After slugging down 2 espressos, Frank sits down, ready to chisel away at his new website.
He opens Squarespace, flicks to his spreadsheets, and is ready for action.
Quickly he hits a snag–
‘How am I going to organize my pages?’
Then more questions start flooding in.
”What about SEO? How can I simplify my website pages, so they’re easily crawlable?”
And just like that, he becomes paralyzed with concern.
You see, Frank may have set out with a beautiful spreadsheet of plans, but he was missing a core ingredient:
But, what are sitemaps? And, why are sitemaps so important?
Like in the good ole days when we used physical maps to navigate us to a certain place, sitemaps are no different for both yourself and to help Google make sense of everything on your website.
In fact, they are critical when setting out to create a website and when updating it.
Without a sitemap, finding your website can be like finding a needle in a haystack for Google and other search engines.
So, let’s peel back the layers of a sitemap and discuss some different types of action so you can understand how to organize and use yours.
Different Types Of Sitemaps
Most humans are visual by nature, so a visual sitemap might be your cup of tea if that sounds like you.
An HTML sitemap is a clickable link of pages on your site, which can be helpful for users, whereas an XML sitemap is written for Google to easily find all your pages.
Now, you might still be scratching your head, muttering ‘“HTM–what!?”
So, let’s get into the juicy details.
Just like we might use Airtable or Asana as a visual project management software, we can use a visual flow chart to organize website navigation.
This way, it’s easy for everyone to understand.
A visual sitemap (sometimes also referred to as a “site structure”) is the foundation for website management.
It ensures a clean website hierarchy and page taxonomy by making sure your content is organized properly and easily searchable. Think about it like the bare bones of your site.
To create your visual sitemap, use a free tool like PowerPoint, as they have a useful flowchart feature available.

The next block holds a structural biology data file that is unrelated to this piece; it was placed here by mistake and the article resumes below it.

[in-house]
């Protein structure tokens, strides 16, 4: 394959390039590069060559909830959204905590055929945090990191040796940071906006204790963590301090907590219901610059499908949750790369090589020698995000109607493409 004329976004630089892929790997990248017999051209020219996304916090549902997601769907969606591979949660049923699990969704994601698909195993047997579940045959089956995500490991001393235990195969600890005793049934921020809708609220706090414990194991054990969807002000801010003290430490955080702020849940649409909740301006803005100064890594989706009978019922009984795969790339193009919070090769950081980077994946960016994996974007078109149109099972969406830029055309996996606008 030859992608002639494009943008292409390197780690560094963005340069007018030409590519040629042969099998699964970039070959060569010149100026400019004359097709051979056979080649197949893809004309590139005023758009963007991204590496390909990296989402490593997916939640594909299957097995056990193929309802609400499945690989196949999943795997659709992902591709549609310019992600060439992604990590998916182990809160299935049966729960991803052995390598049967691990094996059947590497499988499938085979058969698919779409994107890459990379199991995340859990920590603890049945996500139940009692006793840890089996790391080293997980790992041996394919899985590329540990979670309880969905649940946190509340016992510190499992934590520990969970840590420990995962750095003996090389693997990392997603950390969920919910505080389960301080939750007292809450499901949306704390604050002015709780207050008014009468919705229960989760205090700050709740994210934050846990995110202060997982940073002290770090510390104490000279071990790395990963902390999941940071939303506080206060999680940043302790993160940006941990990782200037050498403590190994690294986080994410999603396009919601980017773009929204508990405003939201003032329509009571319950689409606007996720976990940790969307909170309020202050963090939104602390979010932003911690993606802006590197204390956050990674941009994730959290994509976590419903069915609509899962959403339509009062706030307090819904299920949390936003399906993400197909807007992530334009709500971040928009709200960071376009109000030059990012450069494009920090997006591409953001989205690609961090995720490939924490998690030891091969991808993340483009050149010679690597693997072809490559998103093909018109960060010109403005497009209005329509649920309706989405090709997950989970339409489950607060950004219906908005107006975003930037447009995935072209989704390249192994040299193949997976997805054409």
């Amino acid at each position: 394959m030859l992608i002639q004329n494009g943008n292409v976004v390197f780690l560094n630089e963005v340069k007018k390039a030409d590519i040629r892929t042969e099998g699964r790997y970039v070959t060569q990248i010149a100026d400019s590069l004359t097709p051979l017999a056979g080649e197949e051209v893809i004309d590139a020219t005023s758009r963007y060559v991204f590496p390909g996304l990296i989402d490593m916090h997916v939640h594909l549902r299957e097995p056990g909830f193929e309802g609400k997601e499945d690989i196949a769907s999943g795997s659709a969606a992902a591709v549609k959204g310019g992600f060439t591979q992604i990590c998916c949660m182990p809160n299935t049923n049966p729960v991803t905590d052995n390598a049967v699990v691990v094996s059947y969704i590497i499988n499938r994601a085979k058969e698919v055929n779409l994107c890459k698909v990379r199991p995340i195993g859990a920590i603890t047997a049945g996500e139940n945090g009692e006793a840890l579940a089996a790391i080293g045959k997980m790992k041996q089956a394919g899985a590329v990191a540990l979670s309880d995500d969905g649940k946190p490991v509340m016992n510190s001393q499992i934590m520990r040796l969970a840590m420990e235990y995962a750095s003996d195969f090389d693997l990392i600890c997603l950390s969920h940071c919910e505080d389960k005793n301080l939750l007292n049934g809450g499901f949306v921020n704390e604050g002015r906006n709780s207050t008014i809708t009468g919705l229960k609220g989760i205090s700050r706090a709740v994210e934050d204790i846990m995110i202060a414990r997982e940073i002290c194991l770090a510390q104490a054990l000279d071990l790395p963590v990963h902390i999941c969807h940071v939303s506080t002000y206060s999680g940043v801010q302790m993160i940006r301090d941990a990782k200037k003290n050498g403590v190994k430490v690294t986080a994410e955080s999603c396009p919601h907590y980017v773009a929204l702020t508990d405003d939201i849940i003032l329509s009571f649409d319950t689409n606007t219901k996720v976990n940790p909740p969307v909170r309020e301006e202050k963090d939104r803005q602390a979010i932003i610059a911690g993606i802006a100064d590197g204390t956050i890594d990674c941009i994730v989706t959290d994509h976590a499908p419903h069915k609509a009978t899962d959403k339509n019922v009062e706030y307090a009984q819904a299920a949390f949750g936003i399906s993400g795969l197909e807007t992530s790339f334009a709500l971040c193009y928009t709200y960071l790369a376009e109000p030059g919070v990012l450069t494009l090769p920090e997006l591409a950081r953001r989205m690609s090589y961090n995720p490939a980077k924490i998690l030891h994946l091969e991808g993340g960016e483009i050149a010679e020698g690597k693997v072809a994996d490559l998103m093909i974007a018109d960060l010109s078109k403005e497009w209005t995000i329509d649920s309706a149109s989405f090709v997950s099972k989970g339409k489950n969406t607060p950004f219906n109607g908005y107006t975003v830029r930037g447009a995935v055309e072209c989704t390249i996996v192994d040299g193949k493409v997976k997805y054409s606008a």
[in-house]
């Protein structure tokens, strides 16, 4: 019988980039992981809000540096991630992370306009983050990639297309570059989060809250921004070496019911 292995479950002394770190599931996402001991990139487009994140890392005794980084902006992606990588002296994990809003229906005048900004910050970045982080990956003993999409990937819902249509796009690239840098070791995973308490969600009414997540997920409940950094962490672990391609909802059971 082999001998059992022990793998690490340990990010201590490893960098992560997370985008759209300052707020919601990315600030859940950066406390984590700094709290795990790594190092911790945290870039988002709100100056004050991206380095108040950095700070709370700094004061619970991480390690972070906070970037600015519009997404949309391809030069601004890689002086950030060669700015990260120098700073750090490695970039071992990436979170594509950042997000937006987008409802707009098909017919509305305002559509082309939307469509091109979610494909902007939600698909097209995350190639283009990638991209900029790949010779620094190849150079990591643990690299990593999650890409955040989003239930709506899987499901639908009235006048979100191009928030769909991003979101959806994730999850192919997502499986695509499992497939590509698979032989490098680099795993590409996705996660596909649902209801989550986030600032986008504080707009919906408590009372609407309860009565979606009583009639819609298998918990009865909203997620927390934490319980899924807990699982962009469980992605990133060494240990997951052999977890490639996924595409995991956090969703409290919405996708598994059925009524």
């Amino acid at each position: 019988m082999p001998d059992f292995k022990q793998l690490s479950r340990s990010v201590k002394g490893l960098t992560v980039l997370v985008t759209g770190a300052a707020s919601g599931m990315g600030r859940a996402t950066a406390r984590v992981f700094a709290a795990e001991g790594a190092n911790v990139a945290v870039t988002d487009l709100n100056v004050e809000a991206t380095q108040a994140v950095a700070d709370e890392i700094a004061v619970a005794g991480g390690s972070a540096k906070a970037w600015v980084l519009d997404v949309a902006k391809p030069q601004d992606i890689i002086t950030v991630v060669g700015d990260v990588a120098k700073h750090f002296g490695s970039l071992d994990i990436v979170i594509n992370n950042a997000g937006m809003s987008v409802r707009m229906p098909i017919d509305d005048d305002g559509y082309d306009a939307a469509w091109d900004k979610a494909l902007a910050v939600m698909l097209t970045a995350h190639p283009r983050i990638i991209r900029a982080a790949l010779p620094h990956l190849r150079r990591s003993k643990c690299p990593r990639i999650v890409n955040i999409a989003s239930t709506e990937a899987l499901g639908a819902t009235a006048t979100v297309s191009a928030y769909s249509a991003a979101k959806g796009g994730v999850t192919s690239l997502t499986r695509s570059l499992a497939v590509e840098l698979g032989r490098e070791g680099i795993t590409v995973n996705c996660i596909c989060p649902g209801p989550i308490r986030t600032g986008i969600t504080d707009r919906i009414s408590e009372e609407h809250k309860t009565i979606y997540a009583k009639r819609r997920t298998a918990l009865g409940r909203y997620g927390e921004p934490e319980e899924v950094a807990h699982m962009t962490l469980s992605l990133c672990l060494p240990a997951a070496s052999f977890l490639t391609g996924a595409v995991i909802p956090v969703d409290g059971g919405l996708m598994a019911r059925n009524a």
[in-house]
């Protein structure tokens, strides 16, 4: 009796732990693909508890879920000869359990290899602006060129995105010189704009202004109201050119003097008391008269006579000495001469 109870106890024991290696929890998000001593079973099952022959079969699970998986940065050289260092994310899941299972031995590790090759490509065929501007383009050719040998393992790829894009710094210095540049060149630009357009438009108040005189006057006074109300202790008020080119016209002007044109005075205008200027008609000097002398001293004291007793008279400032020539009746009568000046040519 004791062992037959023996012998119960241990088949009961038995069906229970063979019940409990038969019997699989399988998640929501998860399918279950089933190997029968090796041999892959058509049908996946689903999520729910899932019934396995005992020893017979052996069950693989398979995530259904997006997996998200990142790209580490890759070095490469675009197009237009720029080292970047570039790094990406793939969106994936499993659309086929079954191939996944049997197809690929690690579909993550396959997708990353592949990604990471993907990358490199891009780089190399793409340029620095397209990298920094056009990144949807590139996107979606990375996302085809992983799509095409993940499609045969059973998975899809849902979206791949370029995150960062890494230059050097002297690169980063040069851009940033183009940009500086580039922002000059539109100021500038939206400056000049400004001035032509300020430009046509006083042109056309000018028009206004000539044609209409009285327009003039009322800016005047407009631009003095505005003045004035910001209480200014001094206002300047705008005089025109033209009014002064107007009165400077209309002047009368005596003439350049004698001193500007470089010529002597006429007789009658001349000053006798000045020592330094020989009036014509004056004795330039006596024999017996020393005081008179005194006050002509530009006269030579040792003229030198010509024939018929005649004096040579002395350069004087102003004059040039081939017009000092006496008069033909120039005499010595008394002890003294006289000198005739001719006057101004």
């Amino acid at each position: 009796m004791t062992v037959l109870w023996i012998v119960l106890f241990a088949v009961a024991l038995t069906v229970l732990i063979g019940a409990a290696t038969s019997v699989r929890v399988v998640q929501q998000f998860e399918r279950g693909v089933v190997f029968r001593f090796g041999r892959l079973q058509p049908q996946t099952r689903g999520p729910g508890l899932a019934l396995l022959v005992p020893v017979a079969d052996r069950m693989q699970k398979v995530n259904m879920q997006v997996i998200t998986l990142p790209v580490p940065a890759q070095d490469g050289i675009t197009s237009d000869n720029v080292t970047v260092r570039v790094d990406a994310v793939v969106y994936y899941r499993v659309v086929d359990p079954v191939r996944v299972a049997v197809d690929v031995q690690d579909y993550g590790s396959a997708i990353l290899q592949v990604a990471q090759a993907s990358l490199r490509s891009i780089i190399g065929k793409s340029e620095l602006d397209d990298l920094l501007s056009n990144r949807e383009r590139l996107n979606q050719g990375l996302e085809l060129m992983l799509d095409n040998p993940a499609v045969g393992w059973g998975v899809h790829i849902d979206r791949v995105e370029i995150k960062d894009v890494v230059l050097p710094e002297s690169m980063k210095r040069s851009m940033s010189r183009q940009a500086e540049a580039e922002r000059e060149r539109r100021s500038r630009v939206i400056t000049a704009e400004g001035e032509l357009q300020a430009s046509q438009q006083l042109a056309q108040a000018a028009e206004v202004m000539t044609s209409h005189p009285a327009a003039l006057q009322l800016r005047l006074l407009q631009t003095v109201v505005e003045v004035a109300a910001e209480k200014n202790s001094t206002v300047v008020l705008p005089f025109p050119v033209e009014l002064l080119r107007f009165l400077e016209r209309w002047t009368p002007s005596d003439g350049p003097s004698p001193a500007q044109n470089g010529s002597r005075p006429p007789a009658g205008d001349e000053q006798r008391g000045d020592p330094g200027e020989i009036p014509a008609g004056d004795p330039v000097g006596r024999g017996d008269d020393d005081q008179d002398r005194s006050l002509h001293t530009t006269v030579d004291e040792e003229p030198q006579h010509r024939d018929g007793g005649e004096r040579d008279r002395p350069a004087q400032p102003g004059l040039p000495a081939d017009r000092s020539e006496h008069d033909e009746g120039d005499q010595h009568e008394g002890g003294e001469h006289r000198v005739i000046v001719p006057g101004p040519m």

Here’s what you’ll want to put in place:
- Homepage – Usually shown at the top of a sitemap
- Primary navigation – Also referred to as “parent pages,” considered the main navigation of your website
- Secondary navigation – Also referred to as “child pages” or “secondary pages,” most often seen in a dropdown menu
- Tertiary pages – Located one level deeper than your secondary navigation pages. Often not visible in the site’s navigation (for example, product pages on ecommerce sites)
- Special buttons/CTAs (call to action) – Sometimes, there are direct links to “book a demo” or “contact us” in the menu; make sure to include these, too.
An HTML sitemap is an organized table of contents for your website, accessible to users. When building your audience, website credibility, and SEO strategy, there’s nothing worse than a poor user experience.
Although this has become a bit old school (in my personal opinion), to ensure the best possible website interaction when growing your audience, consider an HTML sitemap.
HTML sitemaps make it effortless to interact with your site and find exactly what they’re looking for. This is especially useful for e-commerce brands with loads of product pages or blog posts.
To get started with creating one, check out if there’s a plugin for your CMS (content management system) such as WordPress that can automate this process for you.
Peek at this list of different HTML site plugins for WordPress you can use!
An XML sitemap is a standardized format of URLs submitted to search engines to facilitate easier crawling.
Basically, its main goal is for Google to recognize and index your content. An XML sitemap is not typically visible to users.
If you care about search engines finding your website and showing it to your customers, this is the type of sitemap you’ll want to pay attention to.
This is because they:
- Help search engines understand your site structure and index your webpages.